Flashback-wise, which is perhaps the most pressing issue for many folks based on the comments on last week's review, Arrow is still piecemealing out that narrative, so settle in. Oliver acquired the notebook from his father’s corpse, but it was blank except for some sort of symbol. And then someone shot him through the chest with an arrow. Maybe that person put the names in the notebook. And taught Oliver Russian. And those mad computer skills.

The symbol, of course, was seen with whomever Moira was meeting with and assuring that Oliver is still totally clueless about whatever’s going on in Starling City. I’m okay with Moira’s conspiracy being at the tail end of each episode for now, since the show’s still establishing itself (and it’s a very comic book-y thing to do). I’m sure it’ll become more prominent as we go forward.

All in all, "Honor Thy Father" was not a great second episode, but it had some good stuff sprinkled throughout. What did you all think?



NOTES


– Oliver’s “You failed this city” spiel isn’t exactly working. I get the impulse behind the speech (it gives him an avenging tone, and it makes him an extension of the city, which is cool), but I don’t think it’s “there” yet.

Arrow may have a tough time balancing Public Asshole Oliver and Working to Reconnect with His Sister and Ex-girlfriend Oliver. At some point it’s just going to seem a touch odd, and it won’t be Amell’s fault, since I think he’s hitting each version. There’s a dissonance the writers will need to work through; there needs to be some sort of consistency to connect them.

– Laurel was representing a woman named Emily Nocenti. Currently writing the Green Arrow comic book is Ann Nocenti (she’s also writing the Catwoman series). I suppose these little name references could get old, but I rather like them. I hope they save O’Neil (in honor of Dennis O’Neil) for someone really cool.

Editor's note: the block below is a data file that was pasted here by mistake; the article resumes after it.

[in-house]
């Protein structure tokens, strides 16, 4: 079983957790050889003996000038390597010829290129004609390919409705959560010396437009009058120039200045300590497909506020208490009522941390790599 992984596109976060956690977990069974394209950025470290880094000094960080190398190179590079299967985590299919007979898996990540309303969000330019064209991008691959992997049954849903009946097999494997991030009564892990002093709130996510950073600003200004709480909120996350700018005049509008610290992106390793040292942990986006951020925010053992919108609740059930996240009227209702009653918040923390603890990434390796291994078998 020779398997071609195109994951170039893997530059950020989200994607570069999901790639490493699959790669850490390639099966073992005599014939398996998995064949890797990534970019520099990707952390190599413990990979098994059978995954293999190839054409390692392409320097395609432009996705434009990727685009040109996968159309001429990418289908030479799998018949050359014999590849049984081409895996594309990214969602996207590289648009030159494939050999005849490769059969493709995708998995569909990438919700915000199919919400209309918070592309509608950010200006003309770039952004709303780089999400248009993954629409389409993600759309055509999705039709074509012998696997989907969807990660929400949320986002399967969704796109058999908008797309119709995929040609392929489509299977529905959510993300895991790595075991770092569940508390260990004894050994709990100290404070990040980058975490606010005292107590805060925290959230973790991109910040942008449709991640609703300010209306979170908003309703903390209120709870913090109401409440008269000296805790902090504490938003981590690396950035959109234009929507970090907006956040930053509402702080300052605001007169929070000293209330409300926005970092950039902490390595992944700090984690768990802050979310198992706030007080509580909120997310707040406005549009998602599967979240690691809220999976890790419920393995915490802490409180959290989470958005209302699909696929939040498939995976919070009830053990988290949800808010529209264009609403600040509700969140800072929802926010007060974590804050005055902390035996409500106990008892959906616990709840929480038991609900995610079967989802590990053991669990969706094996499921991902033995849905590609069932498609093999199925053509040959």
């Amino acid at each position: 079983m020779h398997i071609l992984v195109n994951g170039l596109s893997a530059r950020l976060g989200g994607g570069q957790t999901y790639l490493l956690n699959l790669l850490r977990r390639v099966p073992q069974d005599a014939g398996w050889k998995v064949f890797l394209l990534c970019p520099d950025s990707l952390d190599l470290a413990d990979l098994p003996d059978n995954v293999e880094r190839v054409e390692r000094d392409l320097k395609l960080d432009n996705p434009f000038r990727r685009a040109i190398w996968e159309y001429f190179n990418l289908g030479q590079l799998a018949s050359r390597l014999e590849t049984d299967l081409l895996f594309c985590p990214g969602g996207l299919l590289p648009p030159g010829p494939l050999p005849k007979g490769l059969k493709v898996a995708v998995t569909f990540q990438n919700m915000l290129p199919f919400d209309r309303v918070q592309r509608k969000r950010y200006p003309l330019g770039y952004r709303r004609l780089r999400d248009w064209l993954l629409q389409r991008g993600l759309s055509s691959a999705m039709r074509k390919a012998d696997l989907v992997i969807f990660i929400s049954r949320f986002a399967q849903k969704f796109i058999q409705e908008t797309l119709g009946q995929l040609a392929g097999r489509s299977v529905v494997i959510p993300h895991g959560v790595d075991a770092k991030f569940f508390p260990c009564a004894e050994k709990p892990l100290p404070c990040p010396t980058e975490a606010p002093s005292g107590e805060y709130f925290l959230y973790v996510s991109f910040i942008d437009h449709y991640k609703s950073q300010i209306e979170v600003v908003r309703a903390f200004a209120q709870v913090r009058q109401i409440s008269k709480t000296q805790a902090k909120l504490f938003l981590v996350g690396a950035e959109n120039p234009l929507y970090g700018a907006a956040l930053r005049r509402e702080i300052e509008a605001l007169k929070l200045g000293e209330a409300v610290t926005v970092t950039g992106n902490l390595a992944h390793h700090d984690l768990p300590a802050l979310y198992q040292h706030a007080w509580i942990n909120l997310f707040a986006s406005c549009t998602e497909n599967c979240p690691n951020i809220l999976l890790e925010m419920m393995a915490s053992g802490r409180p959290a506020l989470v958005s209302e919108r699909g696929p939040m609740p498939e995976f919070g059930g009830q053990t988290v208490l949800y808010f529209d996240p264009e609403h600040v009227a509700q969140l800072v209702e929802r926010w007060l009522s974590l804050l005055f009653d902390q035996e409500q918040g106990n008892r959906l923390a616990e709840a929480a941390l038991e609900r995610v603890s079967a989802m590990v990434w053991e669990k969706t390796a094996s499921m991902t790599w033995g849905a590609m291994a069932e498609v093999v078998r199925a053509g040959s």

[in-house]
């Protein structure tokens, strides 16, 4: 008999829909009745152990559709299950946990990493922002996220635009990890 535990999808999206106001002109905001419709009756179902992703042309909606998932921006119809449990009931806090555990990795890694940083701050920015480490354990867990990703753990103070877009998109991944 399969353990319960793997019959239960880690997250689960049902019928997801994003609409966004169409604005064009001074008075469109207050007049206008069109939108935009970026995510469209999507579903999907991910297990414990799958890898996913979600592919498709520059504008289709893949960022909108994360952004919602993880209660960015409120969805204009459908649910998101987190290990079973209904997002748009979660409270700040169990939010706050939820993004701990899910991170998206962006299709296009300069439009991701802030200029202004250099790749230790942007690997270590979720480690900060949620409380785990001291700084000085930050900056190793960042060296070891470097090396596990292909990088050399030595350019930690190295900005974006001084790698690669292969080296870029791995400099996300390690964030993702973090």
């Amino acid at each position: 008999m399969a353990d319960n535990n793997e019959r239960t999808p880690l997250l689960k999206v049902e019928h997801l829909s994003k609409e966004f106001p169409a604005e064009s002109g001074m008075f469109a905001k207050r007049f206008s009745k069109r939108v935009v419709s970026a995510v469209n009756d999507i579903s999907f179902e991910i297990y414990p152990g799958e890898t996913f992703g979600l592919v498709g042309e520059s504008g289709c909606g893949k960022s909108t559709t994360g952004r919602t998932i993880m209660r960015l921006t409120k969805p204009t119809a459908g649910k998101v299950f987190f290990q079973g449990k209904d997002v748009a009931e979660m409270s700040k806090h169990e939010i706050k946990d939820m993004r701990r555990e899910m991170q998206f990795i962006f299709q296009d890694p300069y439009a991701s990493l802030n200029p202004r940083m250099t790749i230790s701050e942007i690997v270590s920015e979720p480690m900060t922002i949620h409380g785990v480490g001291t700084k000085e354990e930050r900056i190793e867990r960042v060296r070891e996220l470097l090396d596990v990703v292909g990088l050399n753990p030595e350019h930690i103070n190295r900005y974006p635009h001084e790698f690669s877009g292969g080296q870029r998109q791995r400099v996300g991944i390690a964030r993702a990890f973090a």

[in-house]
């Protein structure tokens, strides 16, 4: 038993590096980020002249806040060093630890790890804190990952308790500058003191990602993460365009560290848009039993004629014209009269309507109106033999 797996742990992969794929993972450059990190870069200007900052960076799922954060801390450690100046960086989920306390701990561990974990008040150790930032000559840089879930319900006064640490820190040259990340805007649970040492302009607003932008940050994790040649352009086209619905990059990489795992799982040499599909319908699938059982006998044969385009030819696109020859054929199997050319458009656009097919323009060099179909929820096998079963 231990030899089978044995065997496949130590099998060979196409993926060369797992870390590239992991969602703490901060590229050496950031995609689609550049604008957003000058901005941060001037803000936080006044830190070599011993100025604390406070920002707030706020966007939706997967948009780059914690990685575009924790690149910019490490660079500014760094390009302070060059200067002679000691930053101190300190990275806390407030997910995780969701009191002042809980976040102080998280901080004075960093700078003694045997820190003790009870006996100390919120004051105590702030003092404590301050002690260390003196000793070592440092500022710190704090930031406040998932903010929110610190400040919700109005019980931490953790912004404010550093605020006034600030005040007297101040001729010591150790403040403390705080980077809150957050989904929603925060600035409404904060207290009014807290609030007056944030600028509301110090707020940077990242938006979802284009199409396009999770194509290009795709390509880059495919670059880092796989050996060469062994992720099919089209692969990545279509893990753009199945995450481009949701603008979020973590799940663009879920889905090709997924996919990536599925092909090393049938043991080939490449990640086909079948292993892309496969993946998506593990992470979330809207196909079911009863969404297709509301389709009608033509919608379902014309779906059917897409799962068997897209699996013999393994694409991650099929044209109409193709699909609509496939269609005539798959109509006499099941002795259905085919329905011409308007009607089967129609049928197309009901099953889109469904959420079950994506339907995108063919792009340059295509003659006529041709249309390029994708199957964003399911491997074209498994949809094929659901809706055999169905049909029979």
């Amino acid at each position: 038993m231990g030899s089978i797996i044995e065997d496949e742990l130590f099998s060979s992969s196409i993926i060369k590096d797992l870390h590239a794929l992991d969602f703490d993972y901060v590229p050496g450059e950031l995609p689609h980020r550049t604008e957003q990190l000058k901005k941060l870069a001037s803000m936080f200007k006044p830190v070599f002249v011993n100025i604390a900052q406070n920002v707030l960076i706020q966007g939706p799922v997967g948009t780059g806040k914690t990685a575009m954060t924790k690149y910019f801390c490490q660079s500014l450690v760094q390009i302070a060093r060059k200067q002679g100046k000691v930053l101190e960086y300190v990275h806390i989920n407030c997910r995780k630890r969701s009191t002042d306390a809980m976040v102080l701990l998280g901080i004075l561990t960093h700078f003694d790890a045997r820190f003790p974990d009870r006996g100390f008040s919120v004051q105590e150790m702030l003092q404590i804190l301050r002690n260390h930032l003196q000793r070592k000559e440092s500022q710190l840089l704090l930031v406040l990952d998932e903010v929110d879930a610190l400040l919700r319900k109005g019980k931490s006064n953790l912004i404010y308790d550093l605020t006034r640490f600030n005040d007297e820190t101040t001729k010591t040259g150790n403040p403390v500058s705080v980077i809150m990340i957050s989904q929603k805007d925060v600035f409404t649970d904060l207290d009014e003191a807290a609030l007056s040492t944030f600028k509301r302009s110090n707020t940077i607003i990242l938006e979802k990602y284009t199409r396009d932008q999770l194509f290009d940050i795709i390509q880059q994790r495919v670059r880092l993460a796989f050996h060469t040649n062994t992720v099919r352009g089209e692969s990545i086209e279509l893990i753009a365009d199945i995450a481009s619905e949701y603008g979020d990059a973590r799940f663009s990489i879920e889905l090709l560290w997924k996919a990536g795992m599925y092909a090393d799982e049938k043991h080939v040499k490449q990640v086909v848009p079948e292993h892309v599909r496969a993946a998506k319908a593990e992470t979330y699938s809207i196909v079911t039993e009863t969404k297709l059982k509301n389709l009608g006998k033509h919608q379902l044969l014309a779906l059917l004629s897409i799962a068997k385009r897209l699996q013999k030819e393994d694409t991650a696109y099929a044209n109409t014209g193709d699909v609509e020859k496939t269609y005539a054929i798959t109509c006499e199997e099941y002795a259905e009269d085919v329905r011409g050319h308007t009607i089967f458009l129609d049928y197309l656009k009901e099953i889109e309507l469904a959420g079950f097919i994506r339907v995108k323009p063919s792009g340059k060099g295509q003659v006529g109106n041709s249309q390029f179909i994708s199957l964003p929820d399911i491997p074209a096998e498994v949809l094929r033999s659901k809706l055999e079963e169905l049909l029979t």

– Speaking of Laurel, the legal aid office is called CNRI? Like canary. Cute.

– This episode’s moment in pointless pedantry: The painted-on mask seemed haphazardly applied. I don’t care.

– What I do sort of care about is that I thought the show had taken care of Oliver rescinding the death certificate off-screen during the pilot, given all the easy access to resources he had, but nope. It wasn't a very well-organized chain of events, and apart from the desire to recap the pilot, doing the legalities could’ve been handled in a couple of lines during this week's episode as opposed to taking up the whole first chunk of it.


What'd you think of Episode 2?

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  • Genesistt Oct 21, 2012

    I liked the second episode. I thought it further helped establish the characters. I don't know the comics, so all this is new territory for me. Blank slate here. I need these characters to be established. I need their motivations laid out for me. I think this show wouldn't work without the flashbacks. We need the insight of what happened on that island over a span of 5 years to understand what made Oliver the man he is now. Especially (and I can't state this enough) for those of us who don't know the comics!!! I'm still unsure about Laurel. I love the onscreen chemistry between Oliver and Diggle. I get the sister's anger and how she's trying to express to Oliver that it wasn't a picnic for the people left behind either. Important to know. I love Detective Lance. I think Paul Blackthorne is excellent. His sense of right and wrong is so very black and white in this world of grey. But Laurel's attitude seems slightly out of place. Like she's angry at the wrong people or something. Don't know. Can't quite put my finger on it. Personally I can't wait for the next episode. I want to learn more.

  • brag0031 Oct 21, 2012

    I like the flashbacks and character driven scenes Oliver had with Thea, Lauren, and Diggle. The action scenes were fairly good. The main drug smuggling/murder plot I thought seemed overly cliched. I liked the Quentin/Lauren scene at the end that brings up the question of is The Arrow a hero or a vigilante taking the law into his own hands, but for that question to really hold any weight, the villians shouldn't be so over the top bad.

  • yutg25 Oct 22, 2012

    agreed THis show is balancing the line between 90s bad guys in tights/spandex and an dark edgy look I worried that if they fall too much on one over the top bad guys well this show might not last long.